Sneaky brown dwarf gives us a bright flash and astroboffins are confused

Normally they're way too dim to do that

Astronomers have discovered a brown dwarf star emitting flashes of light brighter than the Sun – even though it's not supposed to be able to do that.

Brown dwarves are also known as “failed stars” since they do not generate enough energy to support hydrogen fusion – a process that sustains a star’s brightness over millions of years. But brown dwarf 2MASS 0335+23 – catchy name – refuses to be a labelled a failed star.

By studying pictures of the star taken by NASA’s Kepler telescope, astronomers discovered that the star’s brightness would suddenly shoot up and get twice as bright for two to four minutes.

The flares were brighter than the Sun and happened a dozen times over a three-month period, according to an announcement made at a recent American Astronomical Society meeting.

“This brown dwarf is very young by star standards — only 23 million years old, John Gizis, professor at physics and astronomy at the University of Delaware, said. “It has lots of flares that are as hot as or hotter than the flares coming off full-fledged stars. This shows that the warmer brown dwarfs can generate flares from magnetic field energy just like stars.”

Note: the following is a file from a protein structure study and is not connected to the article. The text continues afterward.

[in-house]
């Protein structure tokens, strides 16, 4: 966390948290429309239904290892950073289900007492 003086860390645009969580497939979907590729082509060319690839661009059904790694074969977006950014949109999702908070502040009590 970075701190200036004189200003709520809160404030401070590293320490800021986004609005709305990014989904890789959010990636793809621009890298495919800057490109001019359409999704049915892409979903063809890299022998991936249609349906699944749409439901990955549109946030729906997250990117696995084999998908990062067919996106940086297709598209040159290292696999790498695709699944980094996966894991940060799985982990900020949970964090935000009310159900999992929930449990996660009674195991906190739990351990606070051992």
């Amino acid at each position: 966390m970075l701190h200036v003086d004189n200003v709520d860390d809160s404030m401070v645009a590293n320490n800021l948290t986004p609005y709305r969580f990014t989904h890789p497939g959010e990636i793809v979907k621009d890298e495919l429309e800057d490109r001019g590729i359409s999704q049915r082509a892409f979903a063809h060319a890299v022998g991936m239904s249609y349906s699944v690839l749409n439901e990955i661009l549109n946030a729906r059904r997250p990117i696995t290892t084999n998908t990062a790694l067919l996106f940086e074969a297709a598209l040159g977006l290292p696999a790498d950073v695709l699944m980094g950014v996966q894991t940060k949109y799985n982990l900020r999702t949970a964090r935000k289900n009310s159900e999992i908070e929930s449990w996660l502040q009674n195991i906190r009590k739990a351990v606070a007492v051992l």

The brown dwarf has a surface temperature of 4,400°F, making it about half as hot as the Sun. Astronomers believe that colder brown dwarf stars cannot generate flares despite having magnetic fields.

Solar flares are caused by sudden changes in the magnetic fields in the Sun’s corona. The magnetic field energy is converted into kinetic energy, and passes on a massive surge of energy to the particles in the sun’s plasma which causes them to violently erupt from the Sun’s surface.

“These flares are very powerful — stronger than the sun’s. They show what the sun could do when it was younger. It’s like its acne is going away,” Gizis said of the sun, which is four billion years old, and considered to be middle-aged. ®

Similar topics

Other stories you might like

Biting the hand that feeds IT © 1998–2021